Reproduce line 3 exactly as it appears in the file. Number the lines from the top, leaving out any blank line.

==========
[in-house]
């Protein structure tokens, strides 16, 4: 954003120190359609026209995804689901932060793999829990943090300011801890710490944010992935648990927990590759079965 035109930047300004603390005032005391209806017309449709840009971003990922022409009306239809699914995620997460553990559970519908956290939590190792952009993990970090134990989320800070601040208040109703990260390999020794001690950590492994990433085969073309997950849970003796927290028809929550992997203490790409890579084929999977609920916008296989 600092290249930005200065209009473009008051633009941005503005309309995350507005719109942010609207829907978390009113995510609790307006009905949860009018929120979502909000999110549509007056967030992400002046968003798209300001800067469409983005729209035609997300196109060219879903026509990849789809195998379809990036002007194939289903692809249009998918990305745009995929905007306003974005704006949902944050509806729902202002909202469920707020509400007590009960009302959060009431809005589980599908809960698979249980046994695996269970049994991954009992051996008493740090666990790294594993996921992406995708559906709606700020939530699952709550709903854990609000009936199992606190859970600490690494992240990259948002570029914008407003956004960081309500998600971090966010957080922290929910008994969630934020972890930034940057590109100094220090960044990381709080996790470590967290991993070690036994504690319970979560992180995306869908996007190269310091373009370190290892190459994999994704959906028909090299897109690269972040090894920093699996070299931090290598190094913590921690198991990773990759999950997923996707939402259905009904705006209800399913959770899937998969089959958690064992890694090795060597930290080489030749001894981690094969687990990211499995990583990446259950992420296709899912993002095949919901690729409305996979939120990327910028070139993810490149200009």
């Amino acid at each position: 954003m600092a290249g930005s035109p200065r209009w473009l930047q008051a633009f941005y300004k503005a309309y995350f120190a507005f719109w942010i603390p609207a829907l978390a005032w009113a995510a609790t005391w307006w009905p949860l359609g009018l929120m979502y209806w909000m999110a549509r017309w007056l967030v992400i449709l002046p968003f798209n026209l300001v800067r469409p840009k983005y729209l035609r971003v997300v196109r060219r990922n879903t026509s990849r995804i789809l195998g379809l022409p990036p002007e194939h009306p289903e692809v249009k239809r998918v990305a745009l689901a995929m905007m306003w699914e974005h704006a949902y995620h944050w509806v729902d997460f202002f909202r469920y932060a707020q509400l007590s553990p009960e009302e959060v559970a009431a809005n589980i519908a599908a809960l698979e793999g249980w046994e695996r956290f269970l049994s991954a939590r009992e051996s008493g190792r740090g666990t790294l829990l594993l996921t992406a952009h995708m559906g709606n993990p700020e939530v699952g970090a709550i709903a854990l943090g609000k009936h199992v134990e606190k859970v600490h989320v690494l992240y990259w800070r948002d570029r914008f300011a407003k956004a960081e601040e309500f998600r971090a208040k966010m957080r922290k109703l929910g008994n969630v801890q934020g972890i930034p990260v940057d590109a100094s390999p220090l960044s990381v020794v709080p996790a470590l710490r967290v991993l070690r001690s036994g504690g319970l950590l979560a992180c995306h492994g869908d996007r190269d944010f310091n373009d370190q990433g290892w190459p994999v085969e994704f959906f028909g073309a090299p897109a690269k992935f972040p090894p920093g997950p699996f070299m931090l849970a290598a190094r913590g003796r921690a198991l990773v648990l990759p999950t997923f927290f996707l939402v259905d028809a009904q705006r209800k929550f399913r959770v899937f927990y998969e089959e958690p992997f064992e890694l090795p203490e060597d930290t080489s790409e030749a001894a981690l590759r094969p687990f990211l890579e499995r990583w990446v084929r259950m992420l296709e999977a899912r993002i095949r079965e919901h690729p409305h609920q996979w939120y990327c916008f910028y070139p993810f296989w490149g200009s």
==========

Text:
């Amino acid at each position: 954003m600092a290249g930005s035109p200065r209009w473009l930047q008051a633009f941005y300004k503005a309309y995350f120190a507005f719109w942010i603390p609207a829907l978390a005032w009113a995510a609790t005391w307006w009905p949860l359609g009018l929120m979502y209806w909000m999110a549509r017309w007056l967030v992400i449709l002046p968003f798209n026209l300001v800067r469409p840009k983005y729209l035609r971003v997300v196109r060219r990922n879903t026509s990849r995804i789809l195998g379809l022409p990036p002007e194939h009306p289903e692809v249009k239809r998918v990305a745009l689901a995929m905007m306003w699914e974005h704006a949902y995620h944050w509806v729902d997460f202002f909202r469920y932060a707020q509400l007590s553990p009960e009302e959060v559970a009431a809005n589980i519908a599908a809960l698979e793999g249980w046994e695996r956290f269970l049994s991954a939590r009992e051996s008493g190792r740090g666990t790294l829990l594993l996921t992406a952009h995708m559906g709606n993990p700020e939530v699952g970090a709550i709903a854990l943090g609000k009936h199992v134990e606190k859970v600490h989320v690494l992240y990259w800070r948002d570029r914008f300011a407003k956004a960081e601040e309500f998600r971090a208040k966010m957080r922290k109703l929910g008994n969630v801890q934020g972890i930034p990260v940057d590109a100094s390999p220090l960044s990381v020794v709080p996790a470590l710490r967290v991993l070690r001690s036994g504690g319970l950590l979560a992180c995306h492994g869908d996007r190269d944010f310091n373009d370190q990433g290892w190459p994999v085969e994704f959906f028909g073309a090299p897109a690269k992935f972040p090894p920093g997950p699996f070299m931090l849970a290598a190094r913590g003796r921690a198991l990773v648990l990759p999950t997923f927290f996707l939402v259905d028809a009904q705006r209800k929550f399913r959770v899937f927990y998969e089959e958690p992997f064992e890694l090795p203490e060597d930290t080489s790409e030749a001894a981690l590759r094969p687990f990211l890579e499995r990583w990446v084929r259950m992420l296709e999977a899912r993002i095949r079965e919901h690729p409305h609920q996979w939120y990327c916008f910028y070139p993810f296989w490149g200009s």